Far too often grades 4-12 students are placed in reading intervention classes where they don’t belong. Far too often students are not placed in reading intervention programs where they do belong. In the following article I will discuss a common sense criteria for reading program placement and a few pitfalls to avoid. I will also provide three complete reading program placement assessments with audio files and recording matrices.

First of all, a caveat. No criteria for reading program placement are perfect. Students meeting reading program placement criteria will be placed in reading intervention classes only to be filtered out, once subsequent diagnostic assessments have been evaluated. Some students may miraculously master reading program placement tests who do need to be placed into reading assessment classes upon further observation by classroom teachers or specialists. We are dealing with human beings here, and although our assessments may be reliable, kids most certainly are not.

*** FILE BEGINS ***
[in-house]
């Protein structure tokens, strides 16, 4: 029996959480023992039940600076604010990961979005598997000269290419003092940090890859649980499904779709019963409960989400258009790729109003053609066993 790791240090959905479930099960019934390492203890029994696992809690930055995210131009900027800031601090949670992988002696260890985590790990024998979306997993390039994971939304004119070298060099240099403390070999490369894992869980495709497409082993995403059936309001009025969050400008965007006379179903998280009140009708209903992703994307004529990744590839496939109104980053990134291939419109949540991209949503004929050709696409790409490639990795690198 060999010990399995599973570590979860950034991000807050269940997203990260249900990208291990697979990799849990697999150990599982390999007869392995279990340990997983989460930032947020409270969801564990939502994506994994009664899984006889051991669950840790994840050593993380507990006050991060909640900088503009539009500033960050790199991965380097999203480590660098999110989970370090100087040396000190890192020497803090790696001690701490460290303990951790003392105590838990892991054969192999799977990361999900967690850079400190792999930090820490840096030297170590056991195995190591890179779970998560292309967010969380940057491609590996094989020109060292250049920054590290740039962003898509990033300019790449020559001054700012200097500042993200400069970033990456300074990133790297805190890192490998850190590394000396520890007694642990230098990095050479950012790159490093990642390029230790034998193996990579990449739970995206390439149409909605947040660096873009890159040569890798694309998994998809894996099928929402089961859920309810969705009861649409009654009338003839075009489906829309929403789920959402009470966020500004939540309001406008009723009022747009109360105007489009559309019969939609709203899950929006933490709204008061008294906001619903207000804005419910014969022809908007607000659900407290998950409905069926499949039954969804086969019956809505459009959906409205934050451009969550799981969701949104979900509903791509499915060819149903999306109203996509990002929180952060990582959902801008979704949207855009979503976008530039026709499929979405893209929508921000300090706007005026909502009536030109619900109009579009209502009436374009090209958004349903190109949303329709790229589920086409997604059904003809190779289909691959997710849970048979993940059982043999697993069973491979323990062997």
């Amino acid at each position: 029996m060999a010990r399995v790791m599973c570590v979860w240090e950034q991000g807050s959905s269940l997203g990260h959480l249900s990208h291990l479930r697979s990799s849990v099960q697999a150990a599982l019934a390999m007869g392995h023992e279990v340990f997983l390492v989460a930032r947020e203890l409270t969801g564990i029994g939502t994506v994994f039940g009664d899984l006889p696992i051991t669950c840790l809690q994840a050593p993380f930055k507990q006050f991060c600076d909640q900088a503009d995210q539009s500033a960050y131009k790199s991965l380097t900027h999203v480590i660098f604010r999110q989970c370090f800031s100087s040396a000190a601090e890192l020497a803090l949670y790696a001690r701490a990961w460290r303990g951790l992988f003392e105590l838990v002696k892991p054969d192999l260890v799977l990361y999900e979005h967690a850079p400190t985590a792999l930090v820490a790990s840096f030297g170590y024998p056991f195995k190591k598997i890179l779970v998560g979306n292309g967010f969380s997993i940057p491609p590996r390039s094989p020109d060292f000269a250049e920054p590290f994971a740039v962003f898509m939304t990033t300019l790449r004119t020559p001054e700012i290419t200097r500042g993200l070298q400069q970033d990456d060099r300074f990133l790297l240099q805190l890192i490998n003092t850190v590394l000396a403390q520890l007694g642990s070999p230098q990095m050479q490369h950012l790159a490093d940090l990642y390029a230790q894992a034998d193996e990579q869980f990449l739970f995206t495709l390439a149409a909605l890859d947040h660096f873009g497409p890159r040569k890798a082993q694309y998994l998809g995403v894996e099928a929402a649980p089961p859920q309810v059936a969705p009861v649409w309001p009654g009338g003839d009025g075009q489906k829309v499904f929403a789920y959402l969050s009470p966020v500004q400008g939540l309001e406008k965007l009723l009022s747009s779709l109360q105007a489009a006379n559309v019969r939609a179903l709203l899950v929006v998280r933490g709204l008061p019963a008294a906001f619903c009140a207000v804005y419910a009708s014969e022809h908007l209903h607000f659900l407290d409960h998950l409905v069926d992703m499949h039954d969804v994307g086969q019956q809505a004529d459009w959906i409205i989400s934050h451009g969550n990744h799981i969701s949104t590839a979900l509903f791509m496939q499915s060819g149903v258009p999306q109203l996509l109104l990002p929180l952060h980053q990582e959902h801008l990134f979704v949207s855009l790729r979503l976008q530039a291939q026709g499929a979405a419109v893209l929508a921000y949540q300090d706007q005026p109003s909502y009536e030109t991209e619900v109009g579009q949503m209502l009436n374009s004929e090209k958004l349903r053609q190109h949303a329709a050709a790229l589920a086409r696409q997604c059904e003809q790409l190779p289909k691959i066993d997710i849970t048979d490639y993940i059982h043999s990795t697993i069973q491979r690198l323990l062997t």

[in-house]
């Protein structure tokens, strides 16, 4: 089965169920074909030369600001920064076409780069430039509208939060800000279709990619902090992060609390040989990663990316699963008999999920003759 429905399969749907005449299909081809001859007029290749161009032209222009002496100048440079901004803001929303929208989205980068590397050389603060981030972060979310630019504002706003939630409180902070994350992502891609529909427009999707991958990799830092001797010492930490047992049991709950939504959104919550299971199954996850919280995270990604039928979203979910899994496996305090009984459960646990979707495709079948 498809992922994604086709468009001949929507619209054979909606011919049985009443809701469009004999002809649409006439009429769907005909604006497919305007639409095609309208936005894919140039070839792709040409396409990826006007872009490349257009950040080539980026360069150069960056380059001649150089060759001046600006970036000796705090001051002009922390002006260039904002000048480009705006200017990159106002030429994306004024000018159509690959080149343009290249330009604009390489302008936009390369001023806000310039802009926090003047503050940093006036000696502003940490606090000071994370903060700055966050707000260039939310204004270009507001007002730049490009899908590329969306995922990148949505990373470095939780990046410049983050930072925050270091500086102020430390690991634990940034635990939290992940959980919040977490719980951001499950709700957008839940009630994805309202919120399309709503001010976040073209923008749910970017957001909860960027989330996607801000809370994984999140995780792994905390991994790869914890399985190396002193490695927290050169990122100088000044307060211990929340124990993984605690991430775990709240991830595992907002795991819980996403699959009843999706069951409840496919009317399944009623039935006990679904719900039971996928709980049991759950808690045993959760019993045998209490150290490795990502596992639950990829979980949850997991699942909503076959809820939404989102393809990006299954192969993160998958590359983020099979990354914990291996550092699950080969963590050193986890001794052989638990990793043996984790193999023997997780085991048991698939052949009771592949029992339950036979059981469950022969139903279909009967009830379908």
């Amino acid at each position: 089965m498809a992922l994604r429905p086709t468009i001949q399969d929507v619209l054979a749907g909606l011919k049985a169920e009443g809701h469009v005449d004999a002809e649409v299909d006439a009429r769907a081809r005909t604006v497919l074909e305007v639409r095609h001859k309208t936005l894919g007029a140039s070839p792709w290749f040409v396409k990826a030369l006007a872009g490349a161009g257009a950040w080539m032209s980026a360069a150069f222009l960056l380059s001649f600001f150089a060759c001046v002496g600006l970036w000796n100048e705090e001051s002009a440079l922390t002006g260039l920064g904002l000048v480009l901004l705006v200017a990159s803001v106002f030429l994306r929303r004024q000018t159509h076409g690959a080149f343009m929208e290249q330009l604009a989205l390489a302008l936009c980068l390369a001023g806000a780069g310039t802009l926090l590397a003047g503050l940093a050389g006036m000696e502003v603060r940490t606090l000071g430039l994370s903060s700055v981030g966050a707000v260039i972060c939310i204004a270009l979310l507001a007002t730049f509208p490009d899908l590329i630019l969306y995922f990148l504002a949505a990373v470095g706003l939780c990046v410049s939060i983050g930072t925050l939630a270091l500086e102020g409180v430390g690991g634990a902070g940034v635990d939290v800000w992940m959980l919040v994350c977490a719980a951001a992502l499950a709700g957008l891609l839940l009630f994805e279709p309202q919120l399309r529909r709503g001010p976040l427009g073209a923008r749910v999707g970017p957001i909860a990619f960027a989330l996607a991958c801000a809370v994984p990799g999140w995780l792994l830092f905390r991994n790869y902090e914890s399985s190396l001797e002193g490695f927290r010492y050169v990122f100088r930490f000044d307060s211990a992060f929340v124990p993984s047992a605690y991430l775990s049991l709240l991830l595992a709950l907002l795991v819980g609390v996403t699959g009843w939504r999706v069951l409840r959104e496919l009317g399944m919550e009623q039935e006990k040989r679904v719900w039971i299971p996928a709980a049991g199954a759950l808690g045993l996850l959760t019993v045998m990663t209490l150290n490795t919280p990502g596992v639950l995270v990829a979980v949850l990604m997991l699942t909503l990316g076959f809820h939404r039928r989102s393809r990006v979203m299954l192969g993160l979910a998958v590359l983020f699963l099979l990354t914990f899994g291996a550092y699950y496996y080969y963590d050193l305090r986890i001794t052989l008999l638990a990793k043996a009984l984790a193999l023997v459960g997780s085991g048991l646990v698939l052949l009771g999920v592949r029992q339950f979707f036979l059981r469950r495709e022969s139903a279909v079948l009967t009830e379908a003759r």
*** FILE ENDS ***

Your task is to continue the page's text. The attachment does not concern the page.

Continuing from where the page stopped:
Secondly, a disclaimer. I am the publisher of Teaching Reading Strategies, a reading intervention program which I will promote at the end of the article.

Common Sense Criteria and Pitfalls to Avoid with Reading Program Placement

  1. The program placement criteria must match the class. A reading intervention class with curriculum and delivery designed to teach explicit and systematic phonics, structural analysis, and fluency to increase vocabulary, improve reading comprehension, and improve spelling must have placement assessments which match what the program teaches. Using PAARC or SBAC “Standard Not Met” overall English-language arts/literacy scores to place students into reading intervention programs makes zero sense. Using a qualitative spelling inventory because “poor spellers tend to be poor readers” when spelling is not a key instructional component makes less than zero sense.